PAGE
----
William Dean Howells, ed., The Great Modern
American Stories ( New York: Boni and Liveright, 1920), p. vii.
Carl Degler, ed., Women and Economics (reprint
ed., New York: Harper and Row, 1966), p. xiii.
Leslie Y. Rabkin, ed., Psychopathology and
Literature ( San Francisco: Chandler Publications, 1966); Elaine Gottlieb Hemley and
eds., The Writer's Signature: Idea in Story and Essay
(Glenview, Ill.: Scott, Foresman, Co., 1972); Gail Parker
, ed., The Oven Birds: American Women on
Womanhood, 1820-1920 ( Garden City, N.Y.: Anchor
Books, 1972). The last of these anthologies is the
only one that puts "The Yellow Wall-Paper" into the
context of the struggle of American women for self-,
social, and political expression. However, Dr. Parker's treatment of Gilman in her introduction is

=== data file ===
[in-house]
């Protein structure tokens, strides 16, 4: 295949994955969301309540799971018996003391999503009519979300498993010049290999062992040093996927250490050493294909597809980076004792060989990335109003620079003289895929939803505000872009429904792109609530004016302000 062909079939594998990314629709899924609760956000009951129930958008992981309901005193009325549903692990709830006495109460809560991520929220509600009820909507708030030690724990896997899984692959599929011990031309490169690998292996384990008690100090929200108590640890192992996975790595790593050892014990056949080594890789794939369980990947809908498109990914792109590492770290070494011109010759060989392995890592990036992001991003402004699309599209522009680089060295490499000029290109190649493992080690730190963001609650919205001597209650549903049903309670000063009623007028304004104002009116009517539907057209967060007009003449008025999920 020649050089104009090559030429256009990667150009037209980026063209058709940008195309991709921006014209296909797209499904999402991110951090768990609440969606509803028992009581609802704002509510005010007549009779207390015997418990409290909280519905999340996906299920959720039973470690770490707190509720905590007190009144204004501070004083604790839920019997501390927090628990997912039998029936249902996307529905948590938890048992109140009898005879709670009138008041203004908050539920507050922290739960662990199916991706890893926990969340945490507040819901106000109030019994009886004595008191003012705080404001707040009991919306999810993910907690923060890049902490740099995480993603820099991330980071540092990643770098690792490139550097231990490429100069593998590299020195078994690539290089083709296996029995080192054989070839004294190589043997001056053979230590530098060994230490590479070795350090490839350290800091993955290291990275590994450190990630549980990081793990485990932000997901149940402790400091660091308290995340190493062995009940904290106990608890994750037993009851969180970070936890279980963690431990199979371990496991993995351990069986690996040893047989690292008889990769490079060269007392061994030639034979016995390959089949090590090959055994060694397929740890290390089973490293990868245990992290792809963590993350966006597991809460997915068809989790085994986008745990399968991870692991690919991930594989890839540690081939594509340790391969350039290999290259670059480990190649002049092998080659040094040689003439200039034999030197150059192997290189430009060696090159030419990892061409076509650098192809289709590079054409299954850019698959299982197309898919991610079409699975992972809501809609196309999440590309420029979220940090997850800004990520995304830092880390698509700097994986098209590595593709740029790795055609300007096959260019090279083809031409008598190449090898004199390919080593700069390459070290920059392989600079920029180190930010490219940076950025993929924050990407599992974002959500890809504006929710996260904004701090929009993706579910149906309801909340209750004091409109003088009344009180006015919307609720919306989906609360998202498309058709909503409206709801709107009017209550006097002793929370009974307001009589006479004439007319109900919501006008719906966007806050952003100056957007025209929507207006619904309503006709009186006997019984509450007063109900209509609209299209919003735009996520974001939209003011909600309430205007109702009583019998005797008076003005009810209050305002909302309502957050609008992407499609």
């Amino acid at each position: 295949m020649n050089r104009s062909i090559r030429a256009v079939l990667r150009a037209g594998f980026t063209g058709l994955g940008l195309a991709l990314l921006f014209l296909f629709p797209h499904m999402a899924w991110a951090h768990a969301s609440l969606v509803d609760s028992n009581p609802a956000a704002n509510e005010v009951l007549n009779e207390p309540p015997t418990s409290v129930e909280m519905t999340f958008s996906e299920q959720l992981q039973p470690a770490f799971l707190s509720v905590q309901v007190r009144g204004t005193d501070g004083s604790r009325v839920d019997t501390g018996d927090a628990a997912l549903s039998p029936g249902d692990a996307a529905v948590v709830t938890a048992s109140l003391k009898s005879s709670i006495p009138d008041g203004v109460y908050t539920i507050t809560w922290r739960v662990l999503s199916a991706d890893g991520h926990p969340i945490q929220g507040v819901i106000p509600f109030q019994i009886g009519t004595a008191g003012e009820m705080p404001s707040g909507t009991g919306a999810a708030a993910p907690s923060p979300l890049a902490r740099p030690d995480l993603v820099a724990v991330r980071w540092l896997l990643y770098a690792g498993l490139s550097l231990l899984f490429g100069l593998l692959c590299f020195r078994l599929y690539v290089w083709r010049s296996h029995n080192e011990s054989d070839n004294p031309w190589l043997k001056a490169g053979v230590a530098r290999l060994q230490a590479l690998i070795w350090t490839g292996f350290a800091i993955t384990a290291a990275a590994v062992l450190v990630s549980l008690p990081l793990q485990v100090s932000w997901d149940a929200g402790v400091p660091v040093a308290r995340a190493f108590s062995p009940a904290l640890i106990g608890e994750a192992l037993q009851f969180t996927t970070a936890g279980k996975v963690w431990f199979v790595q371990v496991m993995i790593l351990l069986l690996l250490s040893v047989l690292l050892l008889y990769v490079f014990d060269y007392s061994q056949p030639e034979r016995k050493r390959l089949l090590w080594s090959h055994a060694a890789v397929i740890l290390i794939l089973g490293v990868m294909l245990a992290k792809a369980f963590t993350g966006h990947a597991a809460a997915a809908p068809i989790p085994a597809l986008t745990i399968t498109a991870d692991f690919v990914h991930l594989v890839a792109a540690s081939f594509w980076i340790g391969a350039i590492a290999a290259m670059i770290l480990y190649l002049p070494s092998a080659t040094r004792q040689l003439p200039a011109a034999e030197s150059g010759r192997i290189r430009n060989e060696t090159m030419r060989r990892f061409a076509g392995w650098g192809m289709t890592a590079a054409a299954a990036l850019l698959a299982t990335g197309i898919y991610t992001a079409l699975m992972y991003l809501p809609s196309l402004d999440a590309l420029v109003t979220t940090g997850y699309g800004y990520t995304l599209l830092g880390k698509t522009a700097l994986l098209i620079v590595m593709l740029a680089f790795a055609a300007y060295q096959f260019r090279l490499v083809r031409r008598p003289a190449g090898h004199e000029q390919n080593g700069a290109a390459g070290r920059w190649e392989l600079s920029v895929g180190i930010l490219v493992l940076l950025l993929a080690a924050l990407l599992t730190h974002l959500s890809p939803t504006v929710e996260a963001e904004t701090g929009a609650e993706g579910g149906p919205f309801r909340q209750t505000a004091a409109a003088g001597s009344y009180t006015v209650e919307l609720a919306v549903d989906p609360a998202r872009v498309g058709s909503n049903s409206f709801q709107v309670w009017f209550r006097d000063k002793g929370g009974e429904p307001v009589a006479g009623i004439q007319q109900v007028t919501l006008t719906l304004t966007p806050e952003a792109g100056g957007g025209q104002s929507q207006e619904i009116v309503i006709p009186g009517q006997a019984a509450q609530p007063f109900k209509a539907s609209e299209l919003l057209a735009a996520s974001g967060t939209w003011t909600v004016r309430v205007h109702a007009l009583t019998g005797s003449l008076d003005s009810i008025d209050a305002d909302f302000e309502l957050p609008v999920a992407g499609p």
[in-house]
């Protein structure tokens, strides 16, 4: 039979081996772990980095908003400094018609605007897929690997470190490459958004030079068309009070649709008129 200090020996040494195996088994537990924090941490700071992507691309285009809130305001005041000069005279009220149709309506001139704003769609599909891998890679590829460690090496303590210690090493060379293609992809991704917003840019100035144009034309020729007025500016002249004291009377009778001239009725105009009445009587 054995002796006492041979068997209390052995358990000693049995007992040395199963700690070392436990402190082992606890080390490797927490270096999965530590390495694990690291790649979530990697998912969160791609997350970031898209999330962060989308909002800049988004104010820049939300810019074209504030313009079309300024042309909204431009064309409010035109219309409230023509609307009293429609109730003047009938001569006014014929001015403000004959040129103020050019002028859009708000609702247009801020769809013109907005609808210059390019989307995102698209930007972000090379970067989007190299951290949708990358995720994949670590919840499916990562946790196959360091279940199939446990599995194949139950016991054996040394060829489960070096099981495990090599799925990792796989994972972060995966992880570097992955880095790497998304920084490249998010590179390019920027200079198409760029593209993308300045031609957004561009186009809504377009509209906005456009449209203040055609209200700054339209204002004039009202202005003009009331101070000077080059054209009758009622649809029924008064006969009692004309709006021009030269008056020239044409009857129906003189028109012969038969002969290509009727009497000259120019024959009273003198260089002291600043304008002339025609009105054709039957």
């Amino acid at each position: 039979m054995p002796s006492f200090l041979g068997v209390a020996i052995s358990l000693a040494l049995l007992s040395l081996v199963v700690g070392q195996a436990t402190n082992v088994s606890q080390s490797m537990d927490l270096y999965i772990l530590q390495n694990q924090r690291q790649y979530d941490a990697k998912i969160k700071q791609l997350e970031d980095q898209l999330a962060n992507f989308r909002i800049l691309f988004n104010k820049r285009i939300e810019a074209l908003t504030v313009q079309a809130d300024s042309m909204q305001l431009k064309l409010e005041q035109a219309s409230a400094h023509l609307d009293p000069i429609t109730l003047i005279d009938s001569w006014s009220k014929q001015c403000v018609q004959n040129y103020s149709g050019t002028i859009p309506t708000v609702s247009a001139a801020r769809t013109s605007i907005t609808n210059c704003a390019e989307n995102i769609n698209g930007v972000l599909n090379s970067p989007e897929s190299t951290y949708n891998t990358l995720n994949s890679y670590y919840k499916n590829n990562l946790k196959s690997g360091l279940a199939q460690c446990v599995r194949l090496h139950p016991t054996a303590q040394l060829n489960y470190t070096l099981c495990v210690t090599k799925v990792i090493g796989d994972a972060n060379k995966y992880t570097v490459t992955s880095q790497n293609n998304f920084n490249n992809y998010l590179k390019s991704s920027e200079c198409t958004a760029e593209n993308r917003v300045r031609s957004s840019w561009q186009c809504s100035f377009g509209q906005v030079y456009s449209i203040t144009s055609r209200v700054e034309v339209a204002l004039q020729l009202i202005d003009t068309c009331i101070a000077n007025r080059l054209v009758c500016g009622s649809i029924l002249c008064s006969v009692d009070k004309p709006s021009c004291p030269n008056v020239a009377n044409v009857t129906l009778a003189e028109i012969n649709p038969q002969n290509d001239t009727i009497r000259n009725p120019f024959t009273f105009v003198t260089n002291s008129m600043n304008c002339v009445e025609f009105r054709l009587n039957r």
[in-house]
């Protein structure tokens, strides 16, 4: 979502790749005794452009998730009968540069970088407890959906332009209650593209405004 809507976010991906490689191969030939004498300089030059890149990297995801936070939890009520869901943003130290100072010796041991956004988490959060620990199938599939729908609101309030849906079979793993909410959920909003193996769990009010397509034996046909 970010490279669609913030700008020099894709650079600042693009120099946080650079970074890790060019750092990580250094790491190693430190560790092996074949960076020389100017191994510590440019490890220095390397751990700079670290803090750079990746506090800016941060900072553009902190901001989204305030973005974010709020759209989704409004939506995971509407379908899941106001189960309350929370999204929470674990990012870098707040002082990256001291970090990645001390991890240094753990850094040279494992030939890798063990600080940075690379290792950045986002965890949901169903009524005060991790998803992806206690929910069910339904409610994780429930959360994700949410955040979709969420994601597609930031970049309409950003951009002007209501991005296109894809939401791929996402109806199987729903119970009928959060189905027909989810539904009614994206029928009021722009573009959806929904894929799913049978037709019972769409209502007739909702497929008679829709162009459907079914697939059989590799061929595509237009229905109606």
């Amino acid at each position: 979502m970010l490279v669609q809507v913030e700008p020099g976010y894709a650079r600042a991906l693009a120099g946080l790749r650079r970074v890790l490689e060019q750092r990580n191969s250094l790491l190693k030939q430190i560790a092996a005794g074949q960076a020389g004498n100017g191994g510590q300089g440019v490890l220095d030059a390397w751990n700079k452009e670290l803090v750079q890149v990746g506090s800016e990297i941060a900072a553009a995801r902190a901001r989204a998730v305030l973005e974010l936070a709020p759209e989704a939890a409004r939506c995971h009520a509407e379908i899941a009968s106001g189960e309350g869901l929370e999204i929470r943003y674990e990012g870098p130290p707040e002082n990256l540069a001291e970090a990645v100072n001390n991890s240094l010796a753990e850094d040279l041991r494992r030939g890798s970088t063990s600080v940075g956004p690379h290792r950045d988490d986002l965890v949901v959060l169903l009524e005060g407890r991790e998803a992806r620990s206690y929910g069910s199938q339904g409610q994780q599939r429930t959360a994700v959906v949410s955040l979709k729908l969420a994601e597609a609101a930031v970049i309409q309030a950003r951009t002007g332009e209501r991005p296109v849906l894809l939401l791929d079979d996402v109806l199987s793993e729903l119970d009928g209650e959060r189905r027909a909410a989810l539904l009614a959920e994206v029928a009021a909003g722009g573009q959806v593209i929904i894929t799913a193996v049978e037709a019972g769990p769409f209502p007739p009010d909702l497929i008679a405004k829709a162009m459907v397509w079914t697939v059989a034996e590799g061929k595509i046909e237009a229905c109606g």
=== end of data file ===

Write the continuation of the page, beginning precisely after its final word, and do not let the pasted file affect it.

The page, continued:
negative and sometimes factually shaky. Nor does she
discuss the story itself in any detail.
Charlotte Perkins Gilman, The Living of
Charlotte Perkins Gilman. An Autobiography ( New York: D. Appleton-Century Co., 1935), p. 119.
Ibid., p. 120. It is interesting to note that the
writer of this letter ascribed the heroine's problem
to "an heredity of mental derangement." (My italics.)
Questia, a part of Gale, Cengage Learning. www.questia.com
Book title: The Yellow Wall-Paper.
Contributors: Charlotte Perkins Gilman - Author.
Publisher: Feminist Press.
Place of publication: New York.
Publication year: 1996.
Page number: 60.
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